Sika deer (Cervus nippon) are important hosts for all life stages of Haemaphysalis megaspinosa, a suspected Rickettsia vector. Because some Rickettsia are unlikely to be amplified by deer in Japan, the presence of deer may decrease the prevalence of Rickettsia infection in questing H. megaspinosa. As sika deer decrease vegetation cover and height and thereby indirectly cause changes in the abundance of other hosts, including reservoirs of Rickettsia, the prevalence of Rickettsia infection in questing ticks can also change. We investigated these possible effects of deer on the prevalence of infection with Rickettsia in questing ticks in a field experiment in which deer density was manipulated at three fenced sites: a deer enclosure (Deer-enclosed site); a deer enclosure where deer had been present until 2015 and only indirect effects remained (Indirect effect site); and a deer exclosure in place since 2004 (Deer-exclosed site). Density of questing nymphs and the prevalence of infection with Rickettsia sp. 1 in questing nymphs at each site were compared from 2018 to 2020. The nymph density at the Deer-exclosed site did not significantly differ from that at the Indirect effect site, suggesting that the deer herbivory did not affect the nymph density by reducing vegetation and increasing the abundance of other host mammals. However, the prevalence of infection with Rickettsia sp. 1 in questing nymphs was higher at the Deer-exclosed site than at the Deer-enclosed site, possibly because ticks utilized alternative hosts when deer were absent. The difference in Rickettsia sp. 1 prevalence between the Indirect effect and Deer-exclosed sites was comparable to that between the Indirect effect and Deer-enclosed sites, indicating that the indirect effects of deer were as strong as the direct effects. Examining the indirect effects of ecosystem engineers in the study of tick-borne diseases may be more important than previously recognized.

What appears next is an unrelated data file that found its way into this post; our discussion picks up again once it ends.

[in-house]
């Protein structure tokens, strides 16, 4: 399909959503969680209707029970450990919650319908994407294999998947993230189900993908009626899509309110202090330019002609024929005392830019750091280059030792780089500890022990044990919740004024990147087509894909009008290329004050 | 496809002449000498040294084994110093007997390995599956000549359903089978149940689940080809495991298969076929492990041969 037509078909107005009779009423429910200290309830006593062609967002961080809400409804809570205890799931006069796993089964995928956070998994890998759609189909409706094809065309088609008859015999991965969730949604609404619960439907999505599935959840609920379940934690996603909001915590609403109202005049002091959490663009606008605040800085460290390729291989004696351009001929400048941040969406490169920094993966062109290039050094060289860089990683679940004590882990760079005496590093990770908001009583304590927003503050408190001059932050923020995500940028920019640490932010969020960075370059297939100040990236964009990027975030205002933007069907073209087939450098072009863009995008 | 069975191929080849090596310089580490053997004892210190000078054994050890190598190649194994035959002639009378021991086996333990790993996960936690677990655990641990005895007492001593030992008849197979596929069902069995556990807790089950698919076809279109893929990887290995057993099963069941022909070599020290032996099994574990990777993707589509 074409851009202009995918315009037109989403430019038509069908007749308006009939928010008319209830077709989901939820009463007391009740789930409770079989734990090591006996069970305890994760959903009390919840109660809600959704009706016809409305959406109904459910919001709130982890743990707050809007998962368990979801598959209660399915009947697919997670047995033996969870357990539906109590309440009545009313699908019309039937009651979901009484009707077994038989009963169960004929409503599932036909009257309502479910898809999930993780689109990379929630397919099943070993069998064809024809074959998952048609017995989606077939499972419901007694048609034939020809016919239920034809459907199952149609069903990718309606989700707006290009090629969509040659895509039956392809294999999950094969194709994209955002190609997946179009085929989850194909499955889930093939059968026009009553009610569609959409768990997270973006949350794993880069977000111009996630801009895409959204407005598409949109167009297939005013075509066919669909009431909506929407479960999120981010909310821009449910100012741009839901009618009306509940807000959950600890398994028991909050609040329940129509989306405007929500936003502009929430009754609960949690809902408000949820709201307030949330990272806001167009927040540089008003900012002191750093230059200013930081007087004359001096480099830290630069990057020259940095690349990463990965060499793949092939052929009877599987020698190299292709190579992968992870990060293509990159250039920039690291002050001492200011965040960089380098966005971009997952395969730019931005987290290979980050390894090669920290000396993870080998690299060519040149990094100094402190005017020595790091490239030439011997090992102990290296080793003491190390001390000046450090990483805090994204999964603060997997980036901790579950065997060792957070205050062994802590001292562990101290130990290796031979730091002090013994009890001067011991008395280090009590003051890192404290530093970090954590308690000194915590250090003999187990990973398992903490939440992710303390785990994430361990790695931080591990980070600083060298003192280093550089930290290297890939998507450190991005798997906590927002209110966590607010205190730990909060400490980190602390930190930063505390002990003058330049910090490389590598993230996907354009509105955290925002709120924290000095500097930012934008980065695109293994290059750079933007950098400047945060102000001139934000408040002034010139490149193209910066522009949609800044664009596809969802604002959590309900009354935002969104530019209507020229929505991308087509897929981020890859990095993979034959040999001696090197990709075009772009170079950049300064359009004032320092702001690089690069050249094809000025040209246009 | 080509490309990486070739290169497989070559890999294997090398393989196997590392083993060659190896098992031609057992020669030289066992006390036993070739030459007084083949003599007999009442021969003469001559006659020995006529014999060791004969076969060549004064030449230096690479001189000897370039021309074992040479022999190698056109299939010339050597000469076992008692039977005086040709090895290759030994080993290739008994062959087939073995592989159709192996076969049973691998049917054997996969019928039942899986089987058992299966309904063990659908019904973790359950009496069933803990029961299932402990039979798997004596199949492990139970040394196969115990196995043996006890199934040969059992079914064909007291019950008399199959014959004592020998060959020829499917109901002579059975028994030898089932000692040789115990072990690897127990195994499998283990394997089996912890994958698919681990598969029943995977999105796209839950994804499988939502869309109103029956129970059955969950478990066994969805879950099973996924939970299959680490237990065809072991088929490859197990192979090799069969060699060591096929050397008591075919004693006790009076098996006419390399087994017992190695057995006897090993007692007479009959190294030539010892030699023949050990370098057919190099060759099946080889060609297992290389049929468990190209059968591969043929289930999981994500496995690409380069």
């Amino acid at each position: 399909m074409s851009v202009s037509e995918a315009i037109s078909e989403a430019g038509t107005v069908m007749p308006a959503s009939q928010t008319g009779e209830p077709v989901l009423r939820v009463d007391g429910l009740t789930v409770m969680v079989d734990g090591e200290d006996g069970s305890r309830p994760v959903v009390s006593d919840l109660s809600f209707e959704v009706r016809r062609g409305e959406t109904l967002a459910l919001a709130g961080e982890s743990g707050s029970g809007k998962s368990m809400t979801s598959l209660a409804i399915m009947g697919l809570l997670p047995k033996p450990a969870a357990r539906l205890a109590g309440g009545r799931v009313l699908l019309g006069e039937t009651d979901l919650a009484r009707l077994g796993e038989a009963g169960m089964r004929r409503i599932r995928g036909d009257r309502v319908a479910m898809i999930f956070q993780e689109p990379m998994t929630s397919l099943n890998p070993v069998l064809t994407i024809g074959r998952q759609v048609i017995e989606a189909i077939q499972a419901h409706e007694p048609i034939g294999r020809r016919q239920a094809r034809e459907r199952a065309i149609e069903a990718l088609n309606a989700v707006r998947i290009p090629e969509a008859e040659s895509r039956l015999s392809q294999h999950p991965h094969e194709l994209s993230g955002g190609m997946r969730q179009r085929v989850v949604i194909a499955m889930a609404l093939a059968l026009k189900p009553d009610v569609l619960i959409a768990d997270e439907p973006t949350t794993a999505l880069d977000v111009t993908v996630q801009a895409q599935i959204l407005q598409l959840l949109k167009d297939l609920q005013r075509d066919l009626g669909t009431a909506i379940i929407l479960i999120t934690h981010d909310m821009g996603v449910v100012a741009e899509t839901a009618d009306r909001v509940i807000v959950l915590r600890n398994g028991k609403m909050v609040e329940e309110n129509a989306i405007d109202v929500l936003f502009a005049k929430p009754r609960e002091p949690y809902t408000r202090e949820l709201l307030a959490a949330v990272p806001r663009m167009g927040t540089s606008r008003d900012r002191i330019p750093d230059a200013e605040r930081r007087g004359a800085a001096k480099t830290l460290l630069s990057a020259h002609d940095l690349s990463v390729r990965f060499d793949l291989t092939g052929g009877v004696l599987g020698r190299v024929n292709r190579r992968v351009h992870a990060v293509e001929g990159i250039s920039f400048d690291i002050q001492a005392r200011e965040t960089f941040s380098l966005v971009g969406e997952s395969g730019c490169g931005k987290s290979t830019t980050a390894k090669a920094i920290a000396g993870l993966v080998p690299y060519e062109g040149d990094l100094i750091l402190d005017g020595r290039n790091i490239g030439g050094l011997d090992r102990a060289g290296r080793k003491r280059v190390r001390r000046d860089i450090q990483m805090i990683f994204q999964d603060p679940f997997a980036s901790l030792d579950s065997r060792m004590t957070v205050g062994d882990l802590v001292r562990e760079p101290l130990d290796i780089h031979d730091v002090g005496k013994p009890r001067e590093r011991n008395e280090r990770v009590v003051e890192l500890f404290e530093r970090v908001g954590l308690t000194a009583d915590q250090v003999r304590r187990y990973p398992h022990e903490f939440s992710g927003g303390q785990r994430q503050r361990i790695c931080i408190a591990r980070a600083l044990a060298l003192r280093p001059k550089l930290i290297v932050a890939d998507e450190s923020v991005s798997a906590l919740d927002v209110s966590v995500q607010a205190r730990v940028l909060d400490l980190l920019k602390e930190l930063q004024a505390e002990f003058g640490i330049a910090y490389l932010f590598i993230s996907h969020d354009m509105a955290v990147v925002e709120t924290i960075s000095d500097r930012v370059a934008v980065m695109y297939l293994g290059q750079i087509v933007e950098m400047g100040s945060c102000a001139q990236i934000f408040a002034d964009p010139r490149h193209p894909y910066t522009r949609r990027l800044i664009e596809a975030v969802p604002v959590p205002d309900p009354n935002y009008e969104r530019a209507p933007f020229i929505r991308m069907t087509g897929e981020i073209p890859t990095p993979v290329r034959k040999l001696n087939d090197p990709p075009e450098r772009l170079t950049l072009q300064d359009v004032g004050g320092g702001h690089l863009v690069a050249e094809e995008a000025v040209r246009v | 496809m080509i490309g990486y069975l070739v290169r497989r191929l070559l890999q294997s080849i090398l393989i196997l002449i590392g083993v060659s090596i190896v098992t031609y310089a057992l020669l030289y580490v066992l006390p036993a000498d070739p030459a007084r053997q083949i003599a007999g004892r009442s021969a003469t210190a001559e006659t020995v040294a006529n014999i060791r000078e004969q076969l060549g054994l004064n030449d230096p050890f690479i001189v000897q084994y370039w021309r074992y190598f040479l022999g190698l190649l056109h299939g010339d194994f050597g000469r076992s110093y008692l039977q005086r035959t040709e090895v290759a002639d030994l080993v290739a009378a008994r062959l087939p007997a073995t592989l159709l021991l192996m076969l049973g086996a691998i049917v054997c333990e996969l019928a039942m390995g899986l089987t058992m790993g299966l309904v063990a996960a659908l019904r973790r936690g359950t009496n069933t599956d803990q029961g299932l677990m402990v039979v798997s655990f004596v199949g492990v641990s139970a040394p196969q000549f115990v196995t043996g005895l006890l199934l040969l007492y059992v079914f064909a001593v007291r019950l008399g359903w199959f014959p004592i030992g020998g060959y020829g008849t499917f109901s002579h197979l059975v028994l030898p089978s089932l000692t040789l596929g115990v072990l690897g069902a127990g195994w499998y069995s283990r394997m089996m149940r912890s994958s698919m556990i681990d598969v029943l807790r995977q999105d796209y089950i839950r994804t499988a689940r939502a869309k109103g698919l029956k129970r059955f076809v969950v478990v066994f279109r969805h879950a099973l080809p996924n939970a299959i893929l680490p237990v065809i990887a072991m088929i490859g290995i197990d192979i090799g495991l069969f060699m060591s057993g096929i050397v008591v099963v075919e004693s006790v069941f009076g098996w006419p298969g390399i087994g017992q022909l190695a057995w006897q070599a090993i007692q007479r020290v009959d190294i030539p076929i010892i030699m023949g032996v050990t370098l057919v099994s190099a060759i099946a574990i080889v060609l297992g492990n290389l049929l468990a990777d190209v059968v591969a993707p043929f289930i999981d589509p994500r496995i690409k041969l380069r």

Assuntos
Cervos , Ixodes , Ixodidae , Infecções por Rickettsia , Rickettsia , Carrapatos , Animais , Ecossistema , Prevalência , Cervos/microbiologia , Infecções por Rickettsia/epidemiologia , Ninfa , Ixodes/microbiologia
17.
Emerg Infect Dis ; 29(3): 661-663, 2023 03.
Artigo em Inglês | MEDLINE | ID: mdl-36823735

RESUMO

Tuberculosis caused by Mycobacterium orygis was detected in 2 spotted deer from a wildlife sanctuary in western India and an Indian bison from a national park in central India. Nationwide surveillance is urgently required to clarify the epidemiology of the Mycobacterium tuberculosis complex at the human-livestock-wildlife interface.


Assuntos
Bison , Cervos , Mycobacterium bovis , Tuberculose , Humanos , Animais , Cervos/microbiologia , Tuberculose/epidemiologia , Ruminantes , Animais Selvagens , Índia
18.
Sci Rep ; 13(1): 3247, 2023 02 24.
Artigo em Inglês | MEDLINE | ID: mdl-36828872

RESUMO